V for Very Worthy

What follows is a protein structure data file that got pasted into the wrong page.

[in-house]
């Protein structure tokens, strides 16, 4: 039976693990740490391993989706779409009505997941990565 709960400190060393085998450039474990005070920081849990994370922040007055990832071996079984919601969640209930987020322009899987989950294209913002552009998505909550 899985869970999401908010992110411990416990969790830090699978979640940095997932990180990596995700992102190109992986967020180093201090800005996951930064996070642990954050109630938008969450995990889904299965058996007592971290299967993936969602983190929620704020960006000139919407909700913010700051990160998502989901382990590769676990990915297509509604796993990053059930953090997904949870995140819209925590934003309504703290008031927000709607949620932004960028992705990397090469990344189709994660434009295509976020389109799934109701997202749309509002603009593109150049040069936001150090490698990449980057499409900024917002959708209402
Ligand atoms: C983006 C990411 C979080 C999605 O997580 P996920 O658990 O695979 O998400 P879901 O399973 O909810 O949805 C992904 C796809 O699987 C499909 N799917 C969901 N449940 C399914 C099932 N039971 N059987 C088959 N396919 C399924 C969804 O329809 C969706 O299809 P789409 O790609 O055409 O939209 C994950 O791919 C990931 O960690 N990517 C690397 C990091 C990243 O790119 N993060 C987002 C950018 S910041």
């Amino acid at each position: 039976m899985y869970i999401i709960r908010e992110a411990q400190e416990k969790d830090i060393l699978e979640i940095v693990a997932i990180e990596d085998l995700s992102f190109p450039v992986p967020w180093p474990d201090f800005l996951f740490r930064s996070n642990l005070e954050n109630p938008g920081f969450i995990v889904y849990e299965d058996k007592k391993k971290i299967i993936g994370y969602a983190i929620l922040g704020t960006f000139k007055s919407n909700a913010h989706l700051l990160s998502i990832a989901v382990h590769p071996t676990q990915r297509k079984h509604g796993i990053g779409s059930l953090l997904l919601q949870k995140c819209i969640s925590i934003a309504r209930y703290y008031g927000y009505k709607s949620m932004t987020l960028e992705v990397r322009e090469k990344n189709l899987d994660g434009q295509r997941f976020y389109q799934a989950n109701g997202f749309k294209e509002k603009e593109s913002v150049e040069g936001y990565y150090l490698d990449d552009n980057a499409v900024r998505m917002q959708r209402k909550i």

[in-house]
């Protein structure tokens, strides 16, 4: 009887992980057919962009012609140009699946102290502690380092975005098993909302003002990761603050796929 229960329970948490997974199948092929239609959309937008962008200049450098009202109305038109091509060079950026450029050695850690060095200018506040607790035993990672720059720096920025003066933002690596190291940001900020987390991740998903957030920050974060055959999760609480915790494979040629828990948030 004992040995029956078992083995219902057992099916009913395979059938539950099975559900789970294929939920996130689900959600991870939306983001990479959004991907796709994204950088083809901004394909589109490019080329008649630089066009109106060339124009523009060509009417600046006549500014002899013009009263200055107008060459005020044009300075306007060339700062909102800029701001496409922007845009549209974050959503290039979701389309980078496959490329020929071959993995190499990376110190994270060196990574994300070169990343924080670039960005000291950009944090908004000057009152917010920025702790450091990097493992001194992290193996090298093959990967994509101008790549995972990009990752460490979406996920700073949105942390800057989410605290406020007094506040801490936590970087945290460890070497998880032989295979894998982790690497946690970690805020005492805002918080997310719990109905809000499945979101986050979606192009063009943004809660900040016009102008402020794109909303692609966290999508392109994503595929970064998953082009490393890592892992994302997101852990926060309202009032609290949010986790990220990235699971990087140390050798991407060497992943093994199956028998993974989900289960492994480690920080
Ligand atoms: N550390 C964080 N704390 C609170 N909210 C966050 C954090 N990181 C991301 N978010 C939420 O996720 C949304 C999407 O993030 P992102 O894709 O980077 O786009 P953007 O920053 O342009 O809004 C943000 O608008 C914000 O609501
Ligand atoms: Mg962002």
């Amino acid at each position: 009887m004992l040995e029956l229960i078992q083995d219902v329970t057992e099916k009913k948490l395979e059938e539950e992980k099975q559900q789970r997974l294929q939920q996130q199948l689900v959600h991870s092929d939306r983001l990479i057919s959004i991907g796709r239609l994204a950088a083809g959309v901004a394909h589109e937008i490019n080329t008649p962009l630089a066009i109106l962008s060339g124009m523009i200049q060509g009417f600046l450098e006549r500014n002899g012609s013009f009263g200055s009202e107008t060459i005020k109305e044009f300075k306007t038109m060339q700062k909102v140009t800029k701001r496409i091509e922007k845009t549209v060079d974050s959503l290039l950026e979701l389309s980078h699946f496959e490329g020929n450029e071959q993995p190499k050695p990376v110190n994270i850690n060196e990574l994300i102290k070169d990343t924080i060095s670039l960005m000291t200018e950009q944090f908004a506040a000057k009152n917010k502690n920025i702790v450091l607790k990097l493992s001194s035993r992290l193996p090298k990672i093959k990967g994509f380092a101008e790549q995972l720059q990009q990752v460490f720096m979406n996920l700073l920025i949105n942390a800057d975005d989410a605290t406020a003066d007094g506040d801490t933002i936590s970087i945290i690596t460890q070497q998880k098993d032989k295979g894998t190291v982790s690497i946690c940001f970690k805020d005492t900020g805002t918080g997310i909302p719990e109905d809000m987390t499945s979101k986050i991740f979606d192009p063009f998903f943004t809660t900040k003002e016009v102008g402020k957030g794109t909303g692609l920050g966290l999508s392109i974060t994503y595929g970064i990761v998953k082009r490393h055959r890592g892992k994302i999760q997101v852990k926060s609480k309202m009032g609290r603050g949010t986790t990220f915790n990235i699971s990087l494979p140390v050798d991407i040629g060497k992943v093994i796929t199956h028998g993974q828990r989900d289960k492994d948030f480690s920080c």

It seems as though the 21st century is the perfect time and place to exercise one’s First Amendment right. And, especially with all the crap being produced in the media world as evidence, people are taking advantage of their “freedom of the press” in all the wrong ways. (Snakes on a Plane, anyone?)V for Vendetta, the most recent undertaking for Matrix masterminds, the Wachowski brothers (who are writers and producers this time) and their loyal second-hand director James McTeigue (stepping up to direct) was adapted from the graphic novel of the 1980’s originally written by Alan Moore. It involves a freedom-fighting terrorist, V, (Hugo Weaving) as the “good guy” as well as lines such as “violence can be used as good” and “sometimes blowing up a building can change the world.” While this concept is hard to grasp for some, it is a secret desire for others. Set in a 1984-esque Britain of the future totalitarianism rules, inflicting social conformity, hidden cameras, and a media-frantic society, seen largely revolving around one particular “news” anchor, Lewis Prothero (Roger Allam), who makes Fox News’ “The O’Reily Factor” look like something from PBS. So when Evey (impressively played by Natalie Portman), a young dispensable worker trapped in the 9-5 working world at the television station, is rescued one night by V, armed with knives, explosives and a grinning Guy Fawkes mask, she is witness to his explosion of the Statue of Justice and, from then on, like it or not, she is a part of V’s subversive scheme to save Britain escalading into complete anarchy in the best way possible.While the perpetually smiling mask occasionally takes away from V’s emotions underneath, it is tastefully symbolic and even when Evey kisses the grinning mask lips, it’s not too weird. V for Vendetta is not political-party neutral, so be forewarned. But let the movie speak for itself; don’t let your opinions obstruct its possibilities.